Once again, September is Childhood Obesity Awareness Month. Suggestions and resources for activists can be found at HealthFinder.gov which offers starter-kit suggestions.
Let’s look at the implications and ramifications of some. Here’s one:
Encourage families to make small changes, like keeping fresh fruit within reach or going on a family walk after dinner.
Maybe the whole “butterfly effect” story is a bit much, but without getting into nonlinear equations and chaos theory, it is possible to say that the potential impact of a small change should never be underestimated. It is true that change is difficult to bring about in families, which are sometimes too proud of being set in their ways.
Kids are especially prone to rebellion of different kinds, at different ages. Like most of us, they don’t like to be told what to do. In a family setting, a demand that everyone go on a hike because it’s good for us might be resisted.
A crafty parent will start with a child’s interest, which might be to find a certain kind of rock, or a bird skeleton. Plan a hike with the one kid, and see how fast somebody else gets on board. You welcome that next one, and pretty soon, who knows? All family members might come along.
Or maybe they will next time. The point is, you never know until you try. And once the horizons open up a bit, you never know what might happen. Going for a walk, you might run across a place that teaches martial arts; and a year from now, have the fittest former fat kid on the block.
Here’s another suggestion:
Motivate teachers and administrators to make schools healthier. Help them provide healthy food options and daily physical activities for students.
On a local level, one secret of exerting influence is to not just show up for your own hot-button issue. It helps a lot to build your street cred by joining the PTA, or going to every city council meeting. Volunteer. Earn the reputation of a reasonable, level-headed citizen who works and plays well with others. This is the path to becoming a motivator of teachers and administrators.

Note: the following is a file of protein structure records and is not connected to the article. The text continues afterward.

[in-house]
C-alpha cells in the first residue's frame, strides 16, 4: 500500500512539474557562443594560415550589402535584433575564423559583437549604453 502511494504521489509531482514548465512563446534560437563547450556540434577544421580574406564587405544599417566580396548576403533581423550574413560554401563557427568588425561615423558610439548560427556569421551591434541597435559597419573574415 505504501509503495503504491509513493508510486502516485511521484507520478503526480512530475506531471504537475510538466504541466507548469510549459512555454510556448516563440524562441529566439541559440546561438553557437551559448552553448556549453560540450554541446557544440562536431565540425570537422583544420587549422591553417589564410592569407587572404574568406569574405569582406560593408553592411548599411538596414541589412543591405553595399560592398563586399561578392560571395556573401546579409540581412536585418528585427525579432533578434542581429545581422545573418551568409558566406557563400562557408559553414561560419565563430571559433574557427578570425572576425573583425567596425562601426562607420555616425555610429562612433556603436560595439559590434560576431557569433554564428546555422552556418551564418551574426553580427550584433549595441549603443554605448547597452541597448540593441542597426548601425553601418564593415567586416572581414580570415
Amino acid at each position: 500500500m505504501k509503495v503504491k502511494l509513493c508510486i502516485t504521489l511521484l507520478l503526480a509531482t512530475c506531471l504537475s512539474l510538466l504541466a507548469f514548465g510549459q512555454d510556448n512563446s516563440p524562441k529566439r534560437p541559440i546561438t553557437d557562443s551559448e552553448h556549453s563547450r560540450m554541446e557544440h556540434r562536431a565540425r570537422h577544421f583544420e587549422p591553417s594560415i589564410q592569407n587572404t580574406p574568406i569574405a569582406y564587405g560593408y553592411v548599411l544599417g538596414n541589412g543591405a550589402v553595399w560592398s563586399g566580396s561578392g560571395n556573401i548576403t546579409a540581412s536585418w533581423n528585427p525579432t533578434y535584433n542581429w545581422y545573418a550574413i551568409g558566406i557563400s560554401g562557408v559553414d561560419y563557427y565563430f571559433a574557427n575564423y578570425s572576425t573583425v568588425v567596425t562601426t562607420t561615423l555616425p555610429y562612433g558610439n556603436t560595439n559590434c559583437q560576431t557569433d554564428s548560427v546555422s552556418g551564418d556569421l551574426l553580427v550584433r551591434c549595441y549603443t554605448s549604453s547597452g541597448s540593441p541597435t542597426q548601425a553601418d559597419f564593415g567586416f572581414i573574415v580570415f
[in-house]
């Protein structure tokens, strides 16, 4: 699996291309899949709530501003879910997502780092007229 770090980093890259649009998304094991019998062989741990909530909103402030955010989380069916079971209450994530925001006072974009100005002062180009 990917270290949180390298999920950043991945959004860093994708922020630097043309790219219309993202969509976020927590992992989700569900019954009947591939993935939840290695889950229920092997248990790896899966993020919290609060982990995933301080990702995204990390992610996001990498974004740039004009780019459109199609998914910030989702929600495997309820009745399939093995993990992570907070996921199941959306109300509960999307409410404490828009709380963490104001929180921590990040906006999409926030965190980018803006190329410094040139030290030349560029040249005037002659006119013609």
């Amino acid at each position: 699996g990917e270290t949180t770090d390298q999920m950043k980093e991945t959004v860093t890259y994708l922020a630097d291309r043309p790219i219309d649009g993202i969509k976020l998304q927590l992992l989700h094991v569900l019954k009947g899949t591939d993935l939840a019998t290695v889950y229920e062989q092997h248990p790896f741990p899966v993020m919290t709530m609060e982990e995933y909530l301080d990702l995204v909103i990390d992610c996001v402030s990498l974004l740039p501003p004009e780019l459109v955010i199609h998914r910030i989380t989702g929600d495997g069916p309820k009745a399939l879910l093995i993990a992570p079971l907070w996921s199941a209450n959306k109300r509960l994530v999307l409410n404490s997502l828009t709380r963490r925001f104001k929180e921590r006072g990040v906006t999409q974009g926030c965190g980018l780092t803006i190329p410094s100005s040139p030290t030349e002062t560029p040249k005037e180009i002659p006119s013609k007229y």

Ask doctors and nurses to be leaders in their communities by supporting programs to prevent childhood obesity.
This suggestion might need some thought. Doctors and nurses are already asked for a lot. Could time and energy be more effectively applied to the root, namely, their education? It might be more effective, in the long run, to look into the requirements to graduate from medical school.
What are doctors taught about obesity? It might be very dangerous to assume that we know what goes on there. What else should be added to the curriculum?
Pediatrician Dyan Hes wrote “What I Wish Everyone Knew About Childhood Obesity,” which includes these words:
I try to make recommendations that I think a patient can accomplish in a week or two, whether it’s “stop all soda and sugar sweetened drinks,” “walk up and down the stairs, do not use the elevator” or “no more rice with dinner.” Rome wasn’t built in a day. If I overwhelm a parent or child with extreme recommendations, they usually won’t come back. However, if they can actually stop drinking soda for two weeks, they’ll be proud of their accomplishment and get a lot of positive feedback at their next visit with me.
Next time, we look at some of Dr. Hes’s specific tips for parents, and also some suggestions from other experts.
Also recommended are past Childhood Obesity News posts about the various aspects of awareness, and the importance of calling attention to the issue.
Your responses and feedback are welcome!
Source: “National Childhood Obesity Awareness Month,” HealthFinder.gov, 2017
Source: “What I Wish Everyone Knew About Childhood Obesity: A Pediatrician Explains,” MindBodyGreen.com, 03/24/14
Photo credit: William Wootton (wwootton1) via Visualhunt/CC BY